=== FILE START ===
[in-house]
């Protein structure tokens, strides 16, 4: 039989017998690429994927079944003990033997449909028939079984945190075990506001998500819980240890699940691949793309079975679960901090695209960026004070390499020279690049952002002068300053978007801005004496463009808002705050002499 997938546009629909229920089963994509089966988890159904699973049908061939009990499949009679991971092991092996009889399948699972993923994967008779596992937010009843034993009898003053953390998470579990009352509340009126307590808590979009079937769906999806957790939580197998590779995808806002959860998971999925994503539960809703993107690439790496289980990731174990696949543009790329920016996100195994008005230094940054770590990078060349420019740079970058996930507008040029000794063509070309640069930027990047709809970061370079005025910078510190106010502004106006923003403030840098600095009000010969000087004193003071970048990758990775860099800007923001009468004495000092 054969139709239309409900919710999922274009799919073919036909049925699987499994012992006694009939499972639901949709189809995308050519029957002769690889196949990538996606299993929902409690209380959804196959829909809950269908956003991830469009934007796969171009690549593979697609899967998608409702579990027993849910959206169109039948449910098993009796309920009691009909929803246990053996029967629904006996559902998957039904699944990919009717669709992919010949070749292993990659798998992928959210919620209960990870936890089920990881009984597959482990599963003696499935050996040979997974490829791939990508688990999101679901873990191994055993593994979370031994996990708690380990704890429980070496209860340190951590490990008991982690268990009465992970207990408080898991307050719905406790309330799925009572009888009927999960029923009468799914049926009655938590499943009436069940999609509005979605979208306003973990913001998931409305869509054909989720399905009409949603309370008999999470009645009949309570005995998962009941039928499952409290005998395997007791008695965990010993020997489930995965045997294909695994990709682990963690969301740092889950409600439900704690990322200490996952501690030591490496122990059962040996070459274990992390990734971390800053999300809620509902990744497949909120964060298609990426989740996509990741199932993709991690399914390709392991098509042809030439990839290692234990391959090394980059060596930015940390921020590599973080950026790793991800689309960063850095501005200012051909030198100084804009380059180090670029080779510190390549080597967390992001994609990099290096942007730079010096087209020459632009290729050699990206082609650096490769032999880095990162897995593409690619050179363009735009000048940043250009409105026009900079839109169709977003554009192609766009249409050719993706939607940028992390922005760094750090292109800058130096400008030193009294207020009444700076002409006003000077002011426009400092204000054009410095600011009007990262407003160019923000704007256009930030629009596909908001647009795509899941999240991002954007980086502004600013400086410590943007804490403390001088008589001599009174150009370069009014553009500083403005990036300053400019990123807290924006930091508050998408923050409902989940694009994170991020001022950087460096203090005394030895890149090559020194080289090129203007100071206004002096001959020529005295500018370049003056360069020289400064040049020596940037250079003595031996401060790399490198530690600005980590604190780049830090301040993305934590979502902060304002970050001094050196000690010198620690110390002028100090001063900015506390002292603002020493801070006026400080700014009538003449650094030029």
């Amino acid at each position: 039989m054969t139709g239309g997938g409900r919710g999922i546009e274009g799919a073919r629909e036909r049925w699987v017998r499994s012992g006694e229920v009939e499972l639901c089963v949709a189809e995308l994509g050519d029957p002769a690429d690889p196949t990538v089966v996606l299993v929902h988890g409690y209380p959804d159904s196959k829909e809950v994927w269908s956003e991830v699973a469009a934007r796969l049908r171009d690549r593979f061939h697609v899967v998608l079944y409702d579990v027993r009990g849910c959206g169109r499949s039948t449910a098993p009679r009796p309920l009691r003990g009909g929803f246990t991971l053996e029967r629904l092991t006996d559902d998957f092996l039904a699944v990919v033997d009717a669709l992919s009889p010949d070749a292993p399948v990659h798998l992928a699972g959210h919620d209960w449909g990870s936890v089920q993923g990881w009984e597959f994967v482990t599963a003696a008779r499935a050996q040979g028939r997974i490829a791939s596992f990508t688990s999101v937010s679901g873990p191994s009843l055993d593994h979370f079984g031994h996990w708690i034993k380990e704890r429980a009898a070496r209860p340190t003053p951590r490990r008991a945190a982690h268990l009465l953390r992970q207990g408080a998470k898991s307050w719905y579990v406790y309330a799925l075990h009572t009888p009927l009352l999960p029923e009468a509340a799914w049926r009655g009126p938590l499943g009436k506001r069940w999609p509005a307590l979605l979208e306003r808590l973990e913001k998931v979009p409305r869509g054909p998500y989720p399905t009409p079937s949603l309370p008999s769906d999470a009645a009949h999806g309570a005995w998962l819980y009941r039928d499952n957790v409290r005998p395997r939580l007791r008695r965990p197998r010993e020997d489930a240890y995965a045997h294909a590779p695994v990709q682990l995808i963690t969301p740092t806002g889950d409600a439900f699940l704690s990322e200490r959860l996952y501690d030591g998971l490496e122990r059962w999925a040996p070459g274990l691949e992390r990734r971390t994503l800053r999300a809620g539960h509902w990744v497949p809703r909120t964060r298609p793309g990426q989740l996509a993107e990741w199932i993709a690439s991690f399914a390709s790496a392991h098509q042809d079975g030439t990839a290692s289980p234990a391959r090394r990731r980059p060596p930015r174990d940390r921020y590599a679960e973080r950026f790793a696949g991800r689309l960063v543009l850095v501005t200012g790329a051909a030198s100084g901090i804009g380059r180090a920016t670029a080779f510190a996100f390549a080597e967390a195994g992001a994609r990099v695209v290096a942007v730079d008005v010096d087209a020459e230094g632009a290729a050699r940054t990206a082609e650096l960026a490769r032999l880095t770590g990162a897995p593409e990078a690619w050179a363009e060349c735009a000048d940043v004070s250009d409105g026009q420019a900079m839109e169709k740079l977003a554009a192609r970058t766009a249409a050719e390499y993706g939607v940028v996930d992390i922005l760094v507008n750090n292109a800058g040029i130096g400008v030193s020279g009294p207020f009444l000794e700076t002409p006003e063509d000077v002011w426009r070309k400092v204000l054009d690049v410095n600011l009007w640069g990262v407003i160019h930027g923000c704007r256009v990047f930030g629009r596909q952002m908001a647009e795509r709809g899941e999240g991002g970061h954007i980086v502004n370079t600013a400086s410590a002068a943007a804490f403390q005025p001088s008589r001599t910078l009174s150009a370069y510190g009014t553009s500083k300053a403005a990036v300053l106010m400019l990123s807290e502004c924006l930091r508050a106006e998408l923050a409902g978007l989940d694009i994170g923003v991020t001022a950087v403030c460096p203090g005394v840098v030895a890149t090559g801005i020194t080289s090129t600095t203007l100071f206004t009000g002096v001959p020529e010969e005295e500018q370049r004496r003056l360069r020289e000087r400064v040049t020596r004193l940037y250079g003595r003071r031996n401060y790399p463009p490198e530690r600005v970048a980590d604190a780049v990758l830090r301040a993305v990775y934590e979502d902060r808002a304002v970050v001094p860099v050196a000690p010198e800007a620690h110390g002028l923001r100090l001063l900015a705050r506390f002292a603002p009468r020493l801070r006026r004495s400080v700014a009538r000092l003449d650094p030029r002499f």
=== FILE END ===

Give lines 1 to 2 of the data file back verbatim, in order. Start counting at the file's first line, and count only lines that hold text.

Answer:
[in-house]
């Protein structure tokens, strides 16, 4: 039989017998690429994927079944003990033997449909028939079984945190075990506001998500819980240890699940691949793309079975679960901090695209960026004070390499020279690049952002002068300053978007801005004496463009808002705050002499 997938546009629909229920089963994509089966988890159904699973049908061939009990499949009679991971092991092996009889399948699972993923994967008779596992937010009843034993009898003053953390998470579990009352509340009126307590808590979009079937769906999806957790939580197998590779995808806002959860998971999925994503539960809703993107690439790496289980990731174990696949543009790329920016996100195994008005230094940054770590990078060349420019740079970058996930507008040029000794063509070309640069930027990047709809970061370079005025910078510190106010502004106006923003403030840098600095009000010969000087004193003071970048990758990775860099800007923001009468004495000092 054969139709239309409900919710999922274009799919073919036909049925699987499994012992006694009939499972639901949709189809995308050519029957002769690889196949990538996606299993929902409690209380959804196959829909809950269908956003991830469009934007796969171009690549593979697609899967998608409702579990027993849910959206169109039948449910098993009796309920009691009909929803246990053996029967629904006996559902998957039904699944990919009717669709992919010949070749292993990659798998992928959210919620209960990870936890089920990881009984597959482990599963003696499935050996040979997974490829791939990508688990999101679901873990191994055993593994979370031994996990708690380990704890429980070496209860340190951590490990008991982690268990009465992970207990408080898991307050719905406790309330799925009572009888009927999960029923009468799914049926009655938590499943009436069940999609509005979605979208306003973990913001998931409305869509054909989720399905009409949603309370008999999470009645009949309570005995998962009941039928499952409290005998395997007791008695965990010993020997489930995965045997294909695994990709682990963690969301740092889950409600439900704690990322200490996952501690030591490496122990059962040996070459274990992390990734971390800053999300809620509902990744497949909120964060298609990426989740996509990741199932993709991690399914390709392991098509042809030439990839290692234990391959090394980059060596930015940390921020590599973080950026790793991800689309960063850095501005200012051909030198100084804009380059180090670029080779510190390549080597967390992001994609990099290096942007730079010096087209020459632009290729050699990206082609650096490769032999880095990162897995593409690619050179363009735009000048940043250009409105026009900079839109169709977003554009192609766009249409050719993706939607940028992390922005760094750090292109800058130096400008030193009294207020009444700076002409006003000077002011426009400092204000054009410095600011009007990262407003160019923000704007256009930030629009596909908001647009795509899941999240991002954007980086502004600013400086410590943007804490403390001088008589001599009174150009370069009014553009500083403005990036300053400019990123807290924006930091508050998408923050409902989940694009994170991020001022950087460096203090005394030895890149090559020194080289090129203007100071206004002096001959020529005295500018370049003056360069020289400064040049020596940037250079003595031996401060790399490198530690600005980590604190780049830090301040993305934590979502902060304002970050001094050196000690010198620690110390002028100090001063900015506390002292603002020493801070006026400080700014009538003449650094030029």